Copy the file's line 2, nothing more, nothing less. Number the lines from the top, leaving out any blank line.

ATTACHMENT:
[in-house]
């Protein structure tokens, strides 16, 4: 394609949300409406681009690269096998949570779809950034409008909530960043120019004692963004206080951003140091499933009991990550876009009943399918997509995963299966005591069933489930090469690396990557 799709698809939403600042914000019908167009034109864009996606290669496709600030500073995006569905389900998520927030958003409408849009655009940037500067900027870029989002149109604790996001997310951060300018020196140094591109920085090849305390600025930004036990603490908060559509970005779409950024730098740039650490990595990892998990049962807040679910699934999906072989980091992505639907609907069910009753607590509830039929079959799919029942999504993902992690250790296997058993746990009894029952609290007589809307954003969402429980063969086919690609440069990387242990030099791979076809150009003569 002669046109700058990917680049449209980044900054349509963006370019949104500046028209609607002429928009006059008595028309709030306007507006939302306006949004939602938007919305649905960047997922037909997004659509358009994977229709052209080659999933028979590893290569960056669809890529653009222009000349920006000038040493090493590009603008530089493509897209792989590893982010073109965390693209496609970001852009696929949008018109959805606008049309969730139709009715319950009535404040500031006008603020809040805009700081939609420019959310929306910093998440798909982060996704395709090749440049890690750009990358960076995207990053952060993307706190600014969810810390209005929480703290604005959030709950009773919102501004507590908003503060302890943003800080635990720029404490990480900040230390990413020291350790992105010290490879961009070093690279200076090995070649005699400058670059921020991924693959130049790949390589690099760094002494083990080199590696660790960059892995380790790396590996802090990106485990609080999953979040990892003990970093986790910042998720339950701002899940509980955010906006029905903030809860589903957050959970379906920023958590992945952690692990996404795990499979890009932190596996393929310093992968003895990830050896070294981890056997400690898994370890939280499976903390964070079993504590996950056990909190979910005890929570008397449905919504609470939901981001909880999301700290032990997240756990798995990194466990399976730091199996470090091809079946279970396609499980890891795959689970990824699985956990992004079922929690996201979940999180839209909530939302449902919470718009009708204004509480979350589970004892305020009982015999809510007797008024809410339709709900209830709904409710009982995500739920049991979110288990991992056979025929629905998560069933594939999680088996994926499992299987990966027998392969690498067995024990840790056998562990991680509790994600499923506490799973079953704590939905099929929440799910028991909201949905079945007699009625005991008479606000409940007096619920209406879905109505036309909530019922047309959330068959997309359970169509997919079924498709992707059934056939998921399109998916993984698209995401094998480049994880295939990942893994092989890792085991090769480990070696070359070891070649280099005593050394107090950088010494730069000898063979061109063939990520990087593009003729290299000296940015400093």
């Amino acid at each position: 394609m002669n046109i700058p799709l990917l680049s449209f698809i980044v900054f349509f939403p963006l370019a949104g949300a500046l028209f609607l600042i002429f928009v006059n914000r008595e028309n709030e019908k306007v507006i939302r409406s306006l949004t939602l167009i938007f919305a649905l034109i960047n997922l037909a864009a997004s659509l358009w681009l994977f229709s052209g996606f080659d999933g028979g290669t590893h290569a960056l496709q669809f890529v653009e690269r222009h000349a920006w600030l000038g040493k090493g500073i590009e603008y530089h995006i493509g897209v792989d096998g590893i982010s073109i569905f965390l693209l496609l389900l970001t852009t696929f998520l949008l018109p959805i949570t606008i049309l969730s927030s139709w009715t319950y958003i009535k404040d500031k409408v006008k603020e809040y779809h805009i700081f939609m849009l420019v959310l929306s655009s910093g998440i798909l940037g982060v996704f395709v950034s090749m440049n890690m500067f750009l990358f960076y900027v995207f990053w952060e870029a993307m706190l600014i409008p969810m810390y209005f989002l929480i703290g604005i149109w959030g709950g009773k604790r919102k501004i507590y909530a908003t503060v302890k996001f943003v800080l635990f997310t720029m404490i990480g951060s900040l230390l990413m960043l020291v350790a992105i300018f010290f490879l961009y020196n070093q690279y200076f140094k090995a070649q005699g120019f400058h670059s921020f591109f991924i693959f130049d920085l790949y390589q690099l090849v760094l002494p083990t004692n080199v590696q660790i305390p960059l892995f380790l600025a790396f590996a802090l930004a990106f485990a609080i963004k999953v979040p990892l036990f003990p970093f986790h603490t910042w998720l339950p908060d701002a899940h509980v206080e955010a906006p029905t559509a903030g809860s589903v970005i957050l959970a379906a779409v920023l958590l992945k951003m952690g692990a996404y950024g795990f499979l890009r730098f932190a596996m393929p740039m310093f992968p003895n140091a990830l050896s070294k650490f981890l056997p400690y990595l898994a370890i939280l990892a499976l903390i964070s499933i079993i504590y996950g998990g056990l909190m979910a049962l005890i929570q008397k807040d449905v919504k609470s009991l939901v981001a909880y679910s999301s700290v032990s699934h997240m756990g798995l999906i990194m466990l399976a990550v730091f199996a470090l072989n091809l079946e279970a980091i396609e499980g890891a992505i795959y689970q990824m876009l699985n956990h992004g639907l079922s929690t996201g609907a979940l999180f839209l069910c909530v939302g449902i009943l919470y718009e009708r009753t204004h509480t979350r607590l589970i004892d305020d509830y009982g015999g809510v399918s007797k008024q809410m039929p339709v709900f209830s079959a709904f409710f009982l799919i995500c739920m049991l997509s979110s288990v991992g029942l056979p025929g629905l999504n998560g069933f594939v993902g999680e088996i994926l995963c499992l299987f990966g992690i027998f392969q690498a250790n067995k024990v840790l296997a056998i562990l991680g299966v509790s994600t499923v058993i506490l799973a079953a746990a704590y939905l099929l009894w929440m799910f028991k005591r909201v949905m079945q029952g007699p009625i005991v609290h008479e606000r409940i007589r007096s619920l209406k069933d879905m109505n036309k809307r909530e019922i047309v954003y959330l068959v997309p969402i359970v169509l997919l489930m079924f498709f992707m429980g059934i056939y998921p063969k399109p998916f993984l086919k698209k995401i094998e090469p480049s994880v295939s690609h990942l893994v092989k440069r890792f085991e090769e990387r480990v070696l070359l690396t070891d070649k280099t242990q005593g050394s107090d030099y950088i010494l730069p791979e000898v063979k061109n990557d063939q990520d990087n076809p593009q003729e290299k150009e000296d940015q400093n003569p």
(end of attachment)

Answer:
């Protein structure tokens, strides 16, 4: 394609949300409406681009690269096998949570779809950034409008909530960043120019004692963004206080951003140091499933009991990550876009009943399918997509995963299966005591069933489930090469690396990557 799709698809939403600042914000019908167009034109864009996606290669496709600030500073995006569905389900998520927030958003409408849009655009940037500067900027870029989002149109604790996001997310951060300018020196140094591109920085090849305390600025930004036990603490908060559509970005779409950024730098740039650490990595990892998990049962807040679910699934999906072989980091992505639907609907069910009753607590509830039929079959799919029942999504993902992690250790296997058993746990009894029952609290007589809307954003969402429980063969086919690609440069990387242990030099791979076809150009003569 002669046109700058990917680049449209980044900054349509963006370019949104500046028209609607002429928009006059008595028309709030306007507006939302306006949004939602938007919305649905960047997922037909997004659509358009994977229709052209080659999933028979590893290569960056669809890529653009222009000349920006000038040493090493590009603008530089493509897209792989590893982010073109965390693209496609970001852009696929949008018109959805606008049309969730139709009715319950009535404040500031006008603020809040805009700081939609420019959310929306910093998440798909982060996704395709090749440049890690750009990358960076995207990053952060993307706190600014969810810390209005929480703290604005959030709950009773919102501004507590908003503060302890943003800080635990720029404490990480900040230390990413020291350790992105010290490879961009070093690279200076090995070649005699400058670059921020991924693959130049790949390589690099760094002494083990080199590696660790960059892995380790790396590996802090990106485990609080999953979040990892003990970093986790910042998720339950701002899940509980955010906006029905903030809860589903957050959970379906920023958590992945952690692990996404795990499979890009932190596996393929310093992968003895990830050896070294981890056997400690898994370890939280499976903390964070079993504590996950056990909190979910005890929570008397449905919504609470939901981001909880999301700290032990997240756990798995990194466990399976730091199996470090091809079946279970396609499980890891795959689970990824699985956990992004079922929690996201979940999180839209909530939302449902919470718009009708204004509480979350589970004892305020009982015999809510007797008024809410339709709900209830709904409710009982995500739920049991979110288990991992056979025929629905998560069933594939999680088996994926499992299987990966027998392969690498067995024990840790056998562990991680509790994600499923506490799973079953704590939905099929929440799910028991909201949905079945007699009625005991008479606000409940007096619920209406879905109505036309909530019922047309959330068959997309359970169509997919079924498709992707059934056939998921399109998916993984698209995401094998480049994880295939990942893994092989890792085991090769480990070696070359070891070649280099005593050394107090950088010494730069000898063979061109063939990520990087593009003729290299000296940015400093």